Sunday, January 6, 2013
HL's 2012 Recommended
This year had as much great music as any year I can remember. A ton of it was loud. Maybe I should have written more about it.
25. Red Collar - Welcome Home (Tiny Engines)
Jason and Beth Kutchma came to Durham from Pennsylvania in the mid-aughts, formed Red Collar, and have been embraced by the rock and roll scene in these parts like only a handful of bands over the past 10 or 20 years. To be sure, there's a ton to like about a straight ahead American rock band finding a voice in a crowded musical space without feeling a need to do cheap, genre-bending stunts. Here's a live video of the album opener, "Orphanage", performed at one of the best places anywhere to see a show -- Durham's Motorco Music Hall.
24. The Sword - Apocryphon (Razor & Tie)
There was a time, a time when the artisans of metal forged their weapons from the deepest veins beneath the mountains, with concussive rhythms, tribal drums, primordial riffage, nouns like "demiurge", and dwarves and goddesses and such shit as that. My last, misty recollection of such a time was the last time I played this album.
23. Mountain Goats - Transcendental Youth (Merge)
I don't care much about lyrics because most lyrics are for crap. So my question is, given that premise, does it make me seem more or less authoritative when I offer my opinion that (Durham's) John Darnielle is the best lyricist making music today?
I'm partial to his paeans for fallen musicians, like Dennis Brown and, here, Frankie Lymon:
22. Gojira - L'Enfant Sauvage (Roadrunner)
This album is cold and violent, played with beautiful precision. The mood will evoke late-era Killing Joke, but with the technical skill of labelmates Machine Head. Here's a really cool video of the album opener, "Explosia", that gives a feel for the hard-touring band's incendiary live shows.
21. Museum Mouth - Sexy, But Not Happy
This trio, from the lovely coastal village of Southport, North Carolina, smacked me in the face early last year with their free-download album of taut, angsty indie rock. I often think to myself, "what the hell is meant by 'indie rock'?" I guess one acceptable answer is that, if it's really good, it sounds like this.
20. John the Conqueror - s/t (Alive/Naturalsound Records)
This band is two-thirds Mississippi and one-third Philly, and on this album (reviewed a couple of months ago by John the Founder) you'll hear a perfect mix of delta blues soul and grit. I got a chance to see them in Raleigh in November, and it was easily one of the best shows I saw in oh-12. As if Pierre Moore's distorted blues guitar and soulful voice weren't enough to convince you, the influences shown by their choice of live covers mark them as fully authentic. Don't miss them if they hit your town. From the label that gave us the Bloody Hollies.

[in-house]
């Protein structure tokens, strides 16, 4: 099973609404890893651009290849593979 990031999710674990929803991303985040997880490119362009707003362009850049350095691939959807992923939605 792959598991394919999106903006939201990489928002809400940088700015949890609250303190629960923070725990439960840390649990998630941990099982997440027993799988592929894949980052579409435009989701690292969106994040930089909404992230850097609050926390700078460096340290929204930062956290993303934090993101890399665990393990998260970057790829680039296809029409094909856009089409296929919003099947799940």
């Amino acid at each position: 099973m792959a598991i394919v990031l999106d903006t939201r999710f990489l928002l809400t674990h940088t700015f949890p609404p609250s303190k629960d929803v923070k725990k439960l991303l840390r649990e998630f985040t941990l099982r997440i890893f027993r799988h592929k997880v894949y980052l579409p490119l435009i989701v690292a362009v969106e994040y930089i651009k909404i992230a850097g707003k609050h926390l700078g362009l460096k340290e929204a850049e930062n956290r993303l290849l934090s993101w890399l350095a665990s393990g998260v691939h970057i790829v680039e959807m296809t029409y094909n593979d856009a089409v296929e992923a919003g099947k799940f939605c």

Here's a tune that's not on the album (don't miss John's review, linked above)
19. The Holy Mess - Cande Ru Las Degas (Red Scare Industries)
Although this terrific Philadelphia punk band (this will be a recurring theme henceforward) has been around for five years, with some well-received splits/EPs, this is their first full-length, and it might ought to be ranked quite a bit higher than 19. Although compared to earlier stuff it might seem like they sanded some of the edges on a few songs, this is still plenty aggressive, with an excellent twin-guitar/twin vocal thing happening. I've always been partial to punk bands that actually have good guitarists who can play economical but skillful leads, and that's just what THM brings. And I don't want to understate the quality of these songs by overstating the noise factor. One might say these guys sound like the Gaslight Anthem playing angry punk music. How's that?
I can't find any good videos, so I'm linking you to their page at Punknews.org, where you can listen to a bunch of songs on this record. There's probably a way to embed this, but I can't figure it out and Punknews deserves the hits anyway.
18. Sun Kil Moon - Among the Leaves (Caldo Verde)
I love everything Mark Kozelek does, and I loved this album; not as much, though, as his other Sun Kil Moon non-covers albums. The awesome "Live at Lincoln Hall" bonus disk I got with it in my order from Kozelek's record label more than made up for my slightly lower level of non-disappointment.
17. Future of the Left - The Plot Against Common Sense (Xtra Mile)
Andy Falkous has gotten more than a ration of crap for aiming his satire at 'easy targets' on this album, to which, if I were his speechwriter, I'd have him respond, "Eh?" Are we worse off as a people because Falco has not bequeathed us with heartfelt elegies for failed states and fallen heroes? I might answer yes, but only if such songs were part of a concept album dedicated to the singular poetic genius of one Bono Vox.
Until then, we'll have to survive on lyrics like this, from "Robocop 4 (Fuck Off Robocop)":
Pirates of the Caribbean 47
Johnny Depp stars as the robot pirate who loses his wife in a game of poker
And tries to win her back with hilarious consequences.
At least Harry Potter has a proper story in the sense that the characters crave an ending
If only to release poor Billy Corgan from his role as the titular character's nemesis.